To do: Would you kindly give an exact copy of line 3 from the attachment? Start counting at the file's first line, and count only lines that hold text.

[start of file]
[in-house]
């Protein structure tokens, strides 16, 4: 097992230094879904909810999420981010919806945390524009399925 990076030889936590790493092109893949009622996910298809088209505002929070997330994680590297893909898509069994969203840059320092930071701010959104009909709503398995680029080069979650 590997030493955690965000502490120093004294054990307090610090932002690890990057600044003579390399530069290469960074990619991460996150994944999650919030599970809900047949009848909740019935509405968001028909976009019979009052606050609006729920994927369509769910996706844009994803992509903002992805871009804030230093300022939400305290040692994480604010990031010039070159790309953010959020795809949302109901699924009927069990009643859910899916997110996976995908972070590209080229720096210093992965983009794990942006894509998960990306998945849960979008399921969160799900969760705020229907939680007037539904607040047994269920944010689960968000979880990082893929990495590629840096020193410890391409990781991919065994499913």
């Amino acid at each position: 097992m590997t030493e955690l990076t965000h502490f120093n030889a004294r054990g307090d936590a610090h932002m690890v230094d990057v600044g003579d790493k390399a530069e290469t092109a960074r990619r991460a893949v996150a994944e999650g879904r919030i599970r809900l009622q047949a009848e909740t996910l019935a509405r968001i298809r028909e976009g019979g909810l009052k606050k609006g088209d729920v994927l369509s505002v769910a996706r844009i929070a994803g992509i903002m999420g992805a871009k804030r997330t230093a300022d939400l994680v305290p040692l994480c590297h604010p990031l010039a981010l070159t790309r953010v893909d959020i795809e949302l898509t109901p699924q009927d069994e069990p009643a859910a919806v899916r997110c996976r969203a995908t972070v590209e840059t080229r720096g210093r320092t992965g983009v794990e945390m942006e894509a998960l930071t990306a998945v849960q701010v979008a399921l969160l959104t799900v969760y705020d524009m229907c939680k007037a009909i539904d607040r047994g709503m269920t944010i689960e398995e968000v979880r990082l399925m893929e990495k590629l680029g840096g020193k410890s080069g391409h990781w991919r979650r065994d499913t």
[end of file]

């Amino acid at each position: 097992m590997t030493e955690l990076t965000h502490f120093n030889a004294r054990g307090d936590a610090h932002m690890v230094d990057v600044g003579d790493k390399a530069e290469t092109a960074r990619r991460a893949v996150a994944e999650g879904r919030i599970r809900l009622q047949a009848e909740t996910l019935a509405r968001i298809r028909e976009g019979g909810l009052k606050k609006g088209d729920v994927l369509s505002v769910a996706r844009i929070a994803g992509i903002m999420g992805a871009k804030r997330t230093a300022d939400l994680v305290p040692l994480c590297h604010p990031l010039a981010l070159t790309r953010v893909d959020i795809e949302l898509t109901p699924q009927d069994e069990p009643a859910a919806v899916r997110c996976r969203a995908t972070v590209e840059t080229r720096g210093r320092t992965g983009v794990e945390m942006e894509a998960l930071t990306a998945v849960q701010v979008a399921l969160l959104t799900v969760y705020d524009m229907c939680k007037a009909i539904d607040r047994g709503m269920t944010i689960e398995e968000v979880r990082l399925m893929e990495k590629l680029g840096g020193k410890s080069g391409h990781w991919r979650r065994d499913t």